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davericher20 01-26-2010 06:36 PM

how do you "properly" drive an IX?
I was watching an old 1980's episode of "Speed secrets" and it featured the Quattro and how revolutionary it was.

OBVIOUSLY the ix is MORE revolutionary but let's give audi it's dues, it was the first to "figure it out"

Drivers who were amazing at rear wheel "figured out" how to drive the awd system and were suprised how much better handling it had. (remember this is on pavement also)

they said it was left-foot braking to keep the boost up.

I heel-toe in mine and I love it, but I don't see the need to left-foot brake because I don't have a turbo? is this correct?

Would you left foot brake mid turn?

How do you properly drive a Naturally Aspirated IX?

Learn Me,

School Me,

**** me!!!!!!!

oh no wait.

Bullet Ride 01-26-2010 06:46 PM

Point and shoot.

A lot of the videos I've seen with people testing awd cars the style tends to be more violent with a lack of fineness. Since they have awd they just throw it into the corner and mash it and come out in front of everyone with 2wd car. Most of the cars I'm talking about are turbos however (EVO, sti, gt-r, etc), but I don't think that matters except for the left foot braking trick that you mentioned.

SamE30e 01-26-2010 06:49 PM

I think it's just drive the absolute shit out of it, it takes alot to get it to oversteer and get uncorrectable understeer. I think AWD cars are a lot more forgiving to driver error.

But what do I know?

dble Trouble 01-26-2010 07:37 PM

Let's clear a few things up here first. AWD does not handle better, it handles differently. If you want to look at the physics of it (which doesn't always apply on the practical end of the spectrum) the coefficient of grip is less with awd during the turn in of a corner, because you're asking the front wheels to turn the car as well as deccelerate. At or before the apex or transitional point of the turn, awd should be equal to say a rwd car since the car is neither deccelerating nor accelerating, however when you do get on the power, the awd car will behave more like a front wheel drive car and pull the car wide/understeer, where a rwd car will go in the direction pointed.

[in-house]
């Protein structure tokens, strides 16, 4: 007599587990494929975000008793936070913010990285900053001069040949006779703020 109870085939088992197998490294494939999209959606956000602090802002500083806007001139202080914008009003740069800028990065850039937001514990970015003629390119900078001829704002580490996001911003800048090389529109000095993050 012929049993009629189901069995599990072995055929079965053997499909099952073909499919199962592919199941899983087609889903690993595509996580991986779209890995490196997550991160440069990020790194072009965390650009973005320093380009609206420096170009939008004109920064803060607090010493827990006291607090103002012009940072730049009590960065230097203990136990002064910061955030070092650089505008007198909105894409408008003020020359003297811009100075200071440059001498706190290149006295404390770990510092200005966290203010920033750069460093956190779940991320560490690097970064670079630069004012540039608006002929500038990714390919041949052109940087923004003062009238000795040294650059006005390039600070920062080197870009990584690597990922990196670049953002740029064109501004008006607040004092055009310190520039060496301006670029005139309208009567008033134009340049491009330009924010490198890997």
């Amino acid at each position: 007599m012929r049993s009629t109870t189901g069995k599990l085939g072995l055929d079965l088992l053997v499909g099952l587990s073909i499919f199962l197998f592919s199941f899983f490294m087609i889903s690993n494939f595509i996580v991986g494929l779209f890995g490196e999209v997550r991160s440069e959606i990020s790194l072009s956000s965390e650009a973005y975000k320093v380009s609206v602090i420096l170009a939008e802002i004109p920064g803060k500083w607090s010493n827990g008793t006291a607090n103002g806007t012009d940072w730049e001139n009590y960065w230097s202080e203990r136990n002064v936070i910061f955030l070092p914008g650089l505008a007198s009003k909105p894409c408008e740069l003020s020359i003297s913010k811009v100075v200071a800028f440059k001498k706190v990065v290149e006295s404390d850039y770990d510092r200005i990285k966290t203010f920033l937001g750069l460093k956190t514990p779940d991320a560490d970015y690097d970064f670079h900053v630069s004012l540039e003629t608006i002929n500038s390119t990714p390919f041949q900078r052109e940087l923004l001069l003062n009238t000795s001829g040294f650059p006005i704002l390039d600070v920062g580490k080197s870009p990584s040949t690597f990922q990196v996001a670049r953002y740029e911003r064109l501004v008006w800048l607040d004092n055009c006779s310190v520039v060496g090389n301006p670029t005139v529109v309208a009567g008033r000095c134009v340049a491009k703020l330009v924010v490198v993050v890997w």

Where what is said above changes is in a rally scenario, where the drivers are pitching their cars into a turn, to create oversteer upon entry, as mentioned above applying power in awd exiting a turn promotes understeer, so that with a dollup of counter steer corrects the oversteer created by the driver in the first place and they powerslide out. Here's the crutch to all of you who want to try this, to get that oversteer in the first place, the driver approaches the turn a little too quick, then they give the car a left right pitch, or (scandinavian flick) while applying the brake, once the car is sliding, they get on the power, here's the crutch part, you need a decent amount of power to do this on anything other than a slick surface, or you'll be heading towards the weeds before you could say Top Gear.

There are many other factors involved, this is just the tip of the iceburg, with awd/rwd, but ultimately on dry pavement no awd matches its rwd counterpart. It's physically impossible like for like. The only advantage awd has is in the slick stuff accelerating. That's it. Sorry Dave, probably not what you wanted to hear. If we ever get any damn snow, and you could make it to the Winter Autocross we're planning, I'll show you what I mean.


hustler 01-26-2010 08:36 PM

^ Well said. You had me at "coefficient".

richie_s999 01-27-2010 01:19 AM

Sign up for the april DDT school at Mosport and learn how to drive it!!!

davericher20 01-27-2010 01:47 AM

Thanks John.

I respect that you're a driving instructer and you're taking the time to answer.

I'm still a little confused though.

the rwd car is gonna slide out of the turn also if you mash on it.

here's the videos I watched. Though it focused on the quattros ability to out-drive in slippery/slick conditions it also touched on how it out-drives on dry pavement too.

I'm just unsure about how awd has inferior handling in corners on dry pavement than rwd.
Can't you brake later going in, and accellerate sooner out.....?

Ya Rich, I'd love to! I'm seriously considering it.

Bimmer Heaven 01-27-2010 01:48 AM


Originally Posted by dble Trouble (Post 1385074)
There are many other factors involved, this is just the tip of the iceburg, with awd/rwd, but ultimately on dry pavement no awd matches its rwd counterpart. It's physically impossible like for like. The only advantage awd has is in the slick stuff accelerating. That's it. Sorry Dave, probably not what you wanted to hear. If we ever get any damn snow, and you could make it to the Winter Autocross we're planning, I'll show you what I mean.